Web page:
Some Other Stuff I Want to Share, Volume I

I’m trying something new here. It’s going to be a running list of stuff that I’ve thinking about but am not otherwise writing about (which is to say, isn’t likely going to be a Now I Know). I’m loosely following a format I used a decade (wow!) ago when I got my start as an erstwhile sportswriter, but I’m not sure how it’s going to totally play out yet. Suffice it to say that this is actually a long time coming — I’ve been thinking about this for a long, long time but haven’t been able to figure out the details, so I’m just going to figure it out as I go along. If you’d like to reply to anything below, or about this idea generally, please let me know. I’d prefer if you sent me a tweet (it’s easiest for me) but email is a good-enough second choice.

Anyway, let’s get on with the show.

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Shel Silverstein was an author and cartoonist some of the world’s greatest children’s books — Where the Sidewalk Ends, A Light in the Attic, and a bunch of other stuff. But he also wrote a lot of non-children’s work, including cartoons for Playboy. He’s an interesting person, but he’ll never write an autobiography — he can’t, because he died in 1999.

But Joseph Thomas, a professor at San Diego State University, wants to write the definitive Shel Silverstein biography. He’s been studying the poet/cartoonists work for years and when you read this article on Slate, you’ll likely find Silverstein as fascinating as Thomas does. Unfortunately, you’ll also learn that Thomas won’t likely be able to publish the biography — because of a really strange unintended consequence of how American copyright law plays out.

Thomas wants to quote Silverstein’s works in his book, which is a mix between “obvious” and “necessary,” given what the former is writing. And legally, he should be able to. I was once a lawyer — that’s my I-can’t-still-give-legal-opinions legal opinion on the matter. It’s most likely fair use, which is described here.

The problem? First, fair use gets argued in front of a judge, and therefore, is an expensive thing to assert — you have to hire lawyers and all that stuff. Second, the fair use analysis is a fickle beast, and there’s always a non-zero chance you’re going to lose — so it can be VERY expensive. And while the universe would probably be better off if Mr. Thomas gets to publish his biography of Mr. Silverstein, well, let’s face it, there’s not a lot of money in it for anyone. The publisher can’t afford to take the risk of having to pay off a bunch of legal bills (if not worse).

Typically, an author and/or publisher will get permission from the rights holder — in this case, Silverstein’s estate — and avoid the legal ambiguities above. But Silverstein’s estate refused to grant these rights. I don’t think there’s anything nefarious going on here, by the way; Silverstein apparently was a big believer in the medium being a large part of the message, and taking his poems and cartoons out of the mediums in which they were published would, in his mind (assuming he were still alive), change them dramatically. So his estate is simply carrying out that wish. Regardless, Thomas therefore can’t find a publisher who will take his work and turn it into a book. Self-publishing isn’t an option for the same reason.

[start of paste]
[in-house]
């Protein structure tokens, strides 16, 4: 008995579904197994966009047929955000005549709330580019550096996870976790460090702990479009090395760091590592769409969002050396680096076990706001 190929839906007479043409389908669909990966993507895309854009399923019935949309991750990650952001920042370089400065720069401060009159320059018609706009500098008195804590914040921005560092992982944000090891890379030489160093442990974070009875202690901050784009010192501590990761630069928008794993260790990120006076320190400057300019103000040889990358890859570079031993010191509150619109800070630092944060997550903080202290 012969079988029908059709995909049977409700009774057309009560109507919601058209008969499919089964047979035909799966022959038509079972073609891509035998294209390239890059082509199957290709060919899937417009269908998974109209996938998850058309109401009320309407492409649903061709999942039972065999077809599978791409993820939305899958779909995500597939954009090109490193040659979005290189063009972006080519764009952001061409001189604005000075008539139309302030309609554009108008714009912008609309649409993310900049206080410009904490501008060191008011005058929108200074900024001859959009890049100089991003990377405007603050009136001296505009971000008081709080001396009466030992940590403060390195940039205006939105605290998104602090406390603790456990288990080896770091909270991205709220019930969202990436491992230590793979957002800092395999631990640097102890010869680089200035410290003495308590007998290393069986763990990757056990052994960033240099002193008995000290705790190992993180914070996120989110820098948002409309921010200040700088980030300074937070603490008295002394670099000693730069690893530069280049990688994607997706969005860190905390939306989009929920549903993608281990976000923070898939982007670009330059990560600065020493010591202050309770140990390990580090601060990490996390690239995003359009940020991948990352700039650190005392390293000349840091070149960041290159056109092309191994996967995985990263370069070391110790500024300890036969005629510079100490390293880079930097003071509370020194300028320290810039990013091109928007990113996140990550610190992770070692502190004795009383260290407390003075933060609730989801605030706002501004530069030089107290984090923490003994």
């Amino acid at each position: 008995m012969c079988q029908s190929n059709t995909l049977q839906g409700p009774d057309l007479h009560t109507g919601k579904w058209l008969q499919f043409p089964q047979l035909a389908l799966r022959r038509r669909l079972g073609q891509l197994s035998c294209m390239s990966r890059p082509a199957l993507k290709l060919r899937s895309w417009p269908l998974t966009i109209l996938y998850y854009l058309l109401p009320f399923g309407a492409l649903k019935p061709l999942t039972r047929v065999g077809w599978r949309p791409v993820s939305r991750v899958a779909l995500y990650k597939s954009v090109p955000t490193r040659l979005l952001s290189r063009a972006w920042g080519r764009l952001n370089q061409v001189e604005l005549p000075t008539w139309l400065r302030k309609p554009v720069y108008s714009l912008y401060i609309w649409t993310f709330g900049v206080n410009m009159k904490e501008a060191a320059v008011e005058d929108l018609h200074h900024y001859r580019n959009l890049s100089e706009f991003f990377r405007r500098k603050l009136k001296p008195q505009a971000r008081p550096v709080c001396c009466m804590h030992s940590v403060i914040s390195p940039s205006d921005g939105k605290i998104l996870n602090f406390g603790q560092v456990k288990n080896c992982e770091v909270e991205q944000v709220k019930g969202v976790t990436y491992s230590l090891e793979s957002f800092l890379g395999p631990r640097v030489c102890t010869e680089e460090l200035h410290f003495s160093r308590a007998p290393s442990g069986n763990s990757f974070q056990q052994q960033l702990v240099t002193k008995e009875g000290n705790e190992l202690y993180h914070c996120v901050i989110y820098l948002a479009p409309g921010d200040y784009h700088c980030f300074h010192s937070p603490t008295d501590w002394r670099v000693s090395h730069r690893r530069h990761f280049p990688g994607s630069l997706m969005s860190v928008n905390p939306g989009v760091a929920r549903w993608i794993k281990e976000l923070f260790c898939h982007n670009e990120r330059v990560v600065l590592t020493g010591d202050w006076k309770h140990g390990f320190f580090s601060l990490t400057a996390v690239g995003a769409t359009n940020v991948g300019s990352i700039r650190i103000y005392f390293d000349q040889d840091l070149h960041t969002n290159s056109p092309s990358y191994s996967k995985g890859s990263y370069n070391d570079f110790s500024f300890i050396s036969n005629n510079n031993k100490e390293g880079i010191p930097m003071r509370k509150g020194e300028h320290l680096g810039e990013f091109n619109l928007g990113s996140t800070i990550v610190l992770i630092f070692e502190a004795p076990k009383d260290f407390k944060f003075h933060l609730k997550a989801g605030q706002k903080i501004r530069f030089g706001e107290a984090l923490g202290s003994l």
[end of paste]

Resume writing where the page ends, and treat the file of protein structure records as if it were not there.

This is a ridiculous outcome, and a serious flaw in American copyright jurisprudence. Fundamentally, the fair use doctrine exists to make sure that copyright doesn’t trump the First Amendment, and to protect discourse and the marketplace of ideas generally. Being able to survive a lawsuit, financially speaking, shouldn’t be a prerequisite.

Read the whole thing at Slate.

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In the U.S., we tend to rate non-profits based on how much of their annual budget goes toward the problem they’re aimed at solving. The video above is 19 minutes long and will have you thinking for at least five times that. Dan Pallotta, the speaker (here’s his Wikipedia entry) makes a few really interesting points arguing that (a) that’s the wrong way to measure what we’re after and (b) other factors limit our ability to solve the large scale problems out there. Worth watching the whole thing.

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Quick hits: This is a ship-shipping ship, shipping shipping ships. … One of the early Now I Know articles I wrote was about how the Earth has a finite amount of helium, and how it’s incredibly underpriced given the scarcity. According to a recent Washington Post article, that’s actually being addressed. … Mental Floss interviews the generally reclusive, incredibly interesting Bill Watterson. If the name isn’t immediately recognizable, he’s the cartoonist who brought Calvin and Hobbes to the world. The interview is a HUGE win for Mental Floss, who has no idea why Watterson picked them. … If you’re a baseball fan, this guy’s attempt to go 9 innings with Mariano Rivera in MLB 13 The Show is a great story. If you don’t know what that means, oh well. … The Dutch have created an “eco-friendly bicycle bus” to transport school children.

Originally published on October 22, 2013